Finally, the third prong of Wal,art’s global initiative involves sustainably sourced key agricultural products.  In particular, Walmart has indicated that it will be focusing its energies on resolving what are now two major contributors to global deforestation–palm oil and beef production.

By the end of 2015, all Walmart private brand products globally that use palm oil will have to use sustainably sourced palm oil.  The company predicts that sourcing sustainable palm oil for private brand products in the United Kingdom and the US alone will reduce greenhouse gas emissions by 5 million metric tons by the end of 2015.

With regards to beef production, Walmart expressed its intention to require by 2015 the already existing practice of Wamart Brazil of only sourcing beef that does not contribute to the deforestation of the Amazon rainforest. 

The company has also received firm commitments from stores in Japan, India, China, and Canada, pledging to meet country-specific sustainability goals. 

Although somewhat lofty, the goals resonated with environmental and sustainable farming advocates in large part because of Walmart’s size and widespread reach. 

As the largest grocer in the world, Walmart serves customers and members more than 200 million times per week at more than 8,400 retail units under 55 different banners in 15 countries.  With annual sales reaching $405 billion and two million employees, any change in Walmart policies has major implications for the worldwide environment and the global food system. 

“No other retailer has the ability to make more of a difference than Walmart,” said Mike Duke on Thursday.  He continued, “Through sustainable agriculture, Walmart is uniquely positioned to make a positive difference
in food production–for farmers, communities and customers.”

Some question Walmart’s motives and wonder whether this initiative is altruistic or simply better for the company’s bottom-line, or perhaps both. 

Marion Nestle, a professor in the Department of Nutrition, Food Studies, and Public Health at New York University commented, “I, of course, am a skeptic.  Of course Walmart wants to get into the business of sustainably and locally grown food.  Walmart is the largest grocery chain in the world, the 800-pound gorilla in the industry.  It can demand whatever it wants from its suppliers, and at the lowest possible cost.”

Nestle asked rhetorically whether Walmart’s initiatives will help farmers.  She said she will “want to wait and see how it all plays out before making a final judgment.”

© Food Safety News
  • http://www.healthyfoodcoalition.org hhamil

    It is easy to see that this is nothing more that Walmart’s latest salvo in its strategy to co-opt the terms “local” and “sustainable.” The place to start is by reading the entire press release linked above at http://walmartstores.com/pressroom/news/10376.aspx.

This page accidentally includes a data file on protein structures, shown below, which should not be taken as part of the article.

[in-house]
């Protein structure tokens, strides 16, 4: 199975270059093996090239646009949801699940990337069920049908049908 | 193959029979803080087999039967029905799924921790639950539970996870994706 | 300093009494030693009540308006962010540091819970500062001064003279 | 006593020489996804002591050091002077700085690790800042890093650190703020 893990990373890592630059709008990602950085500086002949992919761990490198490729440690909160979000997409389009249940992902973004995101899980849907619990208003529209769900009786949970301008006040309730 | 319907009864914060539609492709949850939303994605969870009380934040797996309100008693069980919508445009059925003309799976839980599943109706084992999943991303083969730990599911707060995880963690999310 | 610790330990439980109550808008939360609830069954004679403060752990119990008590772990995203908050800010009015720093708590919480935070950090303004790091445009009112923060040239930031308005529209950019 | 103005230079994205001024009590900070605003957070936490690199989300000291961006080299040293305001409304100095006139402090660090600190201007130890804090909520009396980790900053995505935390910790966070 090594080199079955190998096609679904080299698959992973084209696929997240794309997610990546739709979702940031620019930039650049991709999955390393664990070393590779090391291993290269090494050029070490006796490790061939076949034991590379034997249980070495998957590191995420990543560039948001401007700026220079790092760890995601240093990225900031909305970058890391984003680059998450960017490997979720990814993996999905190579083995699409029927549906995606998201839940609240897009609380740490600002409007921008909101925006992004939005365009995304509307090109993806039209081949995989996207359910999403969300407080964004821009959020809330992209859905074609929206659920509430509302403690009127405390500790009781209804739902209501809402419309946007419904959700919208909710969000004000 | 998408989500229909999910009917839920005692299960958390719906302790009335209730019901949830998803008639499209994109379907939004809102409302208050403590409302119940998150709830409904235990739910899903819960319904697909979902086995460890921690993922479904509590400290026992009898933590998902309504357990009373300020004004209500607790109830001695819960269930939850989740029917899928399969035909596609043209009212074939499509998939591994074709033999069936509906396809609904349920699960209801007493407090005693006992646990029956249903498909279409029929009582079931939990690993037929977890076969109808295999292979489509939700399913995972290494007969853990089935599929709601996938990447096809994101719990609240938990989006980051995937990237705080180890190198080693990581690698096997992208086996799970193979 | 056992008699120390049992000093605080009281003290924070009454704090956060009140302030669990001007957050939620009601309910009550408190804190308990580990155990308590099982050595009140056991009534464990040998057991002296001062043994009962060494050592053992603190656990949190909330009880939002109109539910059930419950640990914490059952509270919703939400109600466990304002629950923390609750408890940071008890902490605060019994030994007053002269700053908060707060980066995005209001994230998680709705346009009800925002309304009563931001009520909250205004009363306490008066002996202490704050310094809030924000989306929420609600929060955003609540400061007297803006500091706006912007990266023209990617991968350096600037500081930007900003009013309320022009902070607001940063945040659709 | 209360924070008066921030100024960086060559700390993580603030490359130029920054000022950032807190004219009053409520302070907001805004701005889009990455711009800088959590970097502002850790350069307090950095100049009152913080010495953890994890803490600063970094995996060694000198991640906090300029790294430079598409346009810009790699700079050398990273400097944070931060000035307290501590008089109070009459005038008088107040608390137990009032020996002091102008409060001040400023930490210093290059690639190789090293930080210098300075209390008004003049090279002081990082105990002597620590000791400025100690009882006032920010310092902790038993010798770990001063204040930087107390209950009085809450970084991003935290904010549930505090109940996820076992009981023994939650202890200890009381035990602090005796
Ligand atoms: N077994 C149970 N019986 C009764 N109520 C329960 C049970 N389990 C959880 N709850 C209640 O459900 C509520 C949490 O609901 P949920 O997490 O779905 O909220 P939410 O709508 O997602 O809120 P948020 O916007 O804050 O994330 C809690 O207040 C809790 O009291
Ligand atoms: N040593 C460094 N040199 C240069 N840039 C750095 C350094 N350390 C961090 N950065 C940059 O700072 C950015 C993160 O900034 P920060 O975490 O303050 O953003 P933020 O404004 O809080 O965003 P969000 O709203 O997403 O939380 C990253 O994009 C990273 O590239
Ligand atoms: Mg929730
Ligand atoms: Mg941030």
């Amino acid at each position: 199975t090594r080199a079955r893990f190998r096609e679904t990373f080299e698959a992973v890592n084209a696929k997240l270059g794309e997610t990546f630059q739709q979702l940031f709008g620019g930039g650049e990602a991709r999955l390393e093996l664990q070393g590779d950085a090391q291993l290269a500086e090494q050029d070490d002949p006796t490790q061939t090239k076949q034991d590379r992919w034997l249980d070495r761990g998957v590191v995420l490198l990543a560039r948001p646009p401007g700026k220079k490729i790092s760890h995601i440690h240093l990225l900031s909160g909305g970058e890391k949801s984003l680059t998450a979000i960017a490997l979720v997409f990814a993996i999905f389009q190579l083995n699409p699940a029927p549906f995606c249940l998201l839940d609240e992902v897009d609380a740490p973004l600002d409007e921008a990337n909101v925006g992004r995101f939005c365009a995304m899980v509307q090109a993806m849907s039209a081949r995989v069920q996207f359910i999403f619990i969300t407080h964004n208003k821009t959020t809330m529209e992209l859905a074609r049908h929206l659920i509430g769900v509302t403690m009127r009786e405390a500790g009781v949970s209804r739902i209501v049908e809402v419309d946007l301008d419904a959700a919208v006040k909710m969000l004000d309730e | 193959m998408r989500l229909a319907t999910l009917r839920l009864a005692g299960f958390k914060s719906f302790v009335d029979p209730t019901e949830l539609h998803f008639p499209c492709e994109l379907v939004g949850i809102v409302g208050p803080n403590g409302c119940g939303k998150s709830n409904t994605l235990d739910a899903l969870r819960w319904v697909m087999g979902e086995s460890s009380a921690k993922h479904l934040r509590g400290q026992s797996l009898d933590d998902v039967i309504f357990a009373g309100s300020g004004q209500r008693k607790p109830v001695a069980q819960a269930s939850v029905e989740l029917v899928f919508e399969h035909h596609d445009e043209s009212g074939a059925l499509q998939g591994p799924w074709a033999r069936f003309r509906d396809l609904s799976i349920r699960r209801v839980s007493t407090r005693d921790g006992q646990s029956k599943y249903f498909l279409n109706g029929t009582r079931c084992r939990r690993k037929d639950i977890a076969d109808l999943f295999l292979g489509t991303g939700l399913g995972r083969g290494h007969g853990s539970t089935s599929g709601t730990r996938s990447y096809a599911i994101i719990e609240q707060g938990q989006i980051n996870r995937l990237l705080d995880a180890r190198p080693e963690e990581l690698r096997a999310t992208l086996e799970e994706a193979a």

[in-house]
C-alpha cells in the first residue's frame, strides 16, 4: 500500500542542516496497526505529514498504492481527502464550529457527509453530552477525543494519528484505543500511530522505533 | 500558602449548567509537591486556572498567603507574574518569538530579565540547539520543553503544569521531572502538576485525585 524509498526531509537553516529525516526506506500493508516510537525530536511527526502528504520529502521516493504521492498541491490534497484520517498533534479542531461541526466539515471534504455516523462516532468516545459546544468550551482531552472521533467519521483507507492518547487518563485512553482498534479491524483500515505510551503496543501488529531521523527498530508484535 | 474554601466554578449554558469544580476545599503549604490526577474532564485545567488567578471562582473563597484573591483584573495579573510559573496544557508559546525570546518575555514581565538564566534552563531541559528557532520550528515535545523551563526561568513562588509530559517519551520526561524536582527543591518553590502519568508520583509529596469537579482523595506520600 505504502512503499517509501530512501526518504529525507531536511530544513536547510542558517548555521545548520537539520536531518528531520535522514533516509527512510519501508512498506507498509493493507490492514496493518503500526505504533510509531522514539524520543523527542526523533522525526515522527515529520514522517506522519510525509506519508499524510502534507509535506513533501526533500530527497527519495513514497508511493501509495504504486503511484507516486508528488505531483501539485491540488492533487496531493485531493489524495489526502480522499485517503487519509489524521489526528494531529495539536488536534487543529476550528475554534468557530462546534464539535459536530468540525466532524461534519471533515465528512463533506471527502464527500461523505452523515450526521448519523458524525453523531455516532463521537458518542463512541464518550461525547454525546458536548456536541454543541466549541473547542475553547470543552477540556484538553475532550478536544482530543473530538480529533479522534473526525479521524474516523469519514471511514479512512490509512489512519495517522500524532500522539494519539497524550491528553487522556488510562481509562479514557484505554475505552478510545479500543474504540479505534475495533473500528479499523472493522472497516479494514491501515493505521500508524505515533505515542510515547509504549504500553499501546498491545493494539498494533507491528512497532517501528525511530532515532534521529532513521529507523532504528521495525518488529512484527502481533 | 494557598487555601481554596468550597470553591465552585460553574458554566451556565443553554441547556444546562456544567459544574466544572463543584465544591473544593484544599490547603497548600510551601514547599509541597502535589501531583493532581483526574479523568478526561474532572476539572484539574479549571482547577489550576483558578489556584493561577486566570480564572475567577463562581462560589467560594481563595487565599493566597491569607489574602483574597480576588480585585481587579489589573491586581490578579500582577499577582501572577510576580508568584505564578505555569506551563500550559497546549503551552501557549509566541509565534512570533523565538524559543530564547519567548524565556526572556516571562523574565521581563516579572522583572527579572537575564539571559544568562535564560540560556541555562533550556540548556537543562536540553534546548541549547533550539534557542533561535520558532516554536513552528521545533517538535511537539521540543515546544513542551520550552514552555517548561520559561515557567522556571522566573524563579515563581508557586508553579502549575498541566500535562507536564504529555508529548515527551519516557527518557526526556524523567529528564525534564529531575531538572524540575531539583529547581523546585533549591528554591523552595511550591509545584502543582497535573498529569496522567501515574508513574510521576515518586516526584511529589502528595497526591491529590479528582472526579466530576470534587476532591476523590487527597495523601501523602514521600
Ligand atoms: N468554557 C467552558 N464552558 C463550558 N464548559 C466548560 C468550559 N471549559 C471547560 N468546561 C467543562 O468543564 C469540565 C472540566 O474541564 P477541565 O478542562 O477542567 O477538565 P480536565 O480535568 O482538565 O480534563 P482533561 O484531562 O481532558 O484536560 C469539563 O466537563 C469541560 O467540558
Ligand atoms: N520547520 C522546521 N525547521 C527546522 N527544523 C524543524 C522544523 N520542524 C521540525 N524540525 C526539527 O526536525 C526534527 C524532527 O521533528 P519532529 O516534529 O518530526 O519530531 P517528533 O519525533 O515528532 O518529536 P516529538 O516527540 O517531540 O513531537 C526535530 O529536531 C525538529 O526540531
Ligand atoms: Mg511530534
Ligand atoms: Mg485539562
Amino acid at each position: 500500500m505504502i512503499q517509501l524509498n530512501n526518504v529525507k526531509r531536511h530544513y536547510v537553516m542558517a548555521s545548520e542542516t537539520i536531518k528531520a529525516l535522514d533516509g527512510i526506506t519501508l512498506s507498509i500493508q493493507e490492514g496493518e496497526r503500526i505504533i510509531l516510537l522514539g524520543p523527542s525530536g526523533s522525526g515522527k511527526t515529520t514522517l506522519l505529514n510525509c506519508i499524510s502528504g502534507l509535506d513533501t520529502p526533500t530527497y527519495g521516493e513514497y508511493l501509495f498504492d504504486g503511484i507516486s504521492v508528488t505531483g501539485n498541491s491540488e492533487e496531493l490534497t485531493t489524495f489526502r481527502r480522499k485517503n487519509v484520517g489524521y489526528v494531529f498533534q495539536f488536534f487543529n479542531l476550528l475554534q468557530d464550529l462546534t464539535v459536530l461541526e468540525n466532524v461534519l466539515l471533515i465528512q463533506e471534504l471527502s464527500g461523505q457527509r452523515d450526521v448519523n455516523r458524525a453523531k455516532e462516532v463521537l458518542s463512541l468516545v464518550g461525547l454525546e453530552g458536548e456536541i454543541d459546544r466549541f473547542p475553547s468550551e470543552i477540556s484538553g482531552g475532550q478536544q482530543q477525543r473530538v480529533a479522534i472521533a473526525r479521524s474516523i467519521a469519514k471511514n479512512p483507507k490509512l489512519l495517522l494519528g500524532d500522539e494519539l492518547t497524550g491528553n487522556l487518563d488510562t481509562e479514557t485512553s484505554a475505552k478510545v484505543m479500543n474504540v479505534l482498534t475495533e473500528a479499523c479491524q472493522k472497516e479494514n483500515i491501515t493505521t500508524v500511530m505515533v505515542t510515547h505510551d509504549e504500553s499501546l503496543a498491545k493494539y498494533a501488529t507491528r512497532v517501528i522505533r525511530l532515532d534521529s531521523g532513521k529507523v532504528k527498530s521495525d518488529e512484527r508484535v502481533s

To understand this has little to do with American production, one need only notice how little American farmers are mentioned in the press release.
    Then consider the meaning of the first of the 4 points in the press release, “ By the end of 2015 in emerging markets, Walmart will help many small and mid-sized farmers gain access to markets by: selling $1 billion in food sourced from 1 million small and medium farmers.” [The emphasis is mine.]
    First, what is meant by “emerging markets?” Though the term is never defined or even mentioned again, it is clear from the rest of the press release that Walmart’s focus is sourcing overseas.
    Then notice that it says “selling” food worth $1 billion. Is that retail or Walmart’s cost? If we give Walmart the benefit of the doubt and say it means Walmart will pay the $1 billion to farmers. That is $1,000,000,000 spread across 1,000,000 farmers or an average of just $1,000 per farmer!
    And how much will it cost those farmers to be able to interface with Walmart’s procurement system? As everyone growing produce knows the requirements to sell to a company like Walmart are huge. And Walmart won’t buy it in $1,000 increments. The only way that can be done is by the small and medium farmers banding together in co-operative packing, marketing and distribution systems which are expensive to operate.
    I would say that this is nothing more than “putting lipstick on a pig” but to do so would insult the pig.

  • http://www.ScoringAg.com William Kanitz – President

    To accomplish this goal,WalMart,the company wants to sell $1 billion in food sourced from 1 million small and medium farmers in emerging markets, provide training and infrastructure to 1 million farmers and farm workers in such things as crop selection and sustainable farming practices, and increase the income of the small and medium farmers it sources from by 10 to 15 percent.
    Since a traceback database will be needed if Walmart is serious about food safety that runs in all of the countries listed in the above story as would the certification costs would have to be cut by 75%, or will Walmart just pay more for the produce and cut their own profits?

  • Doc Mudd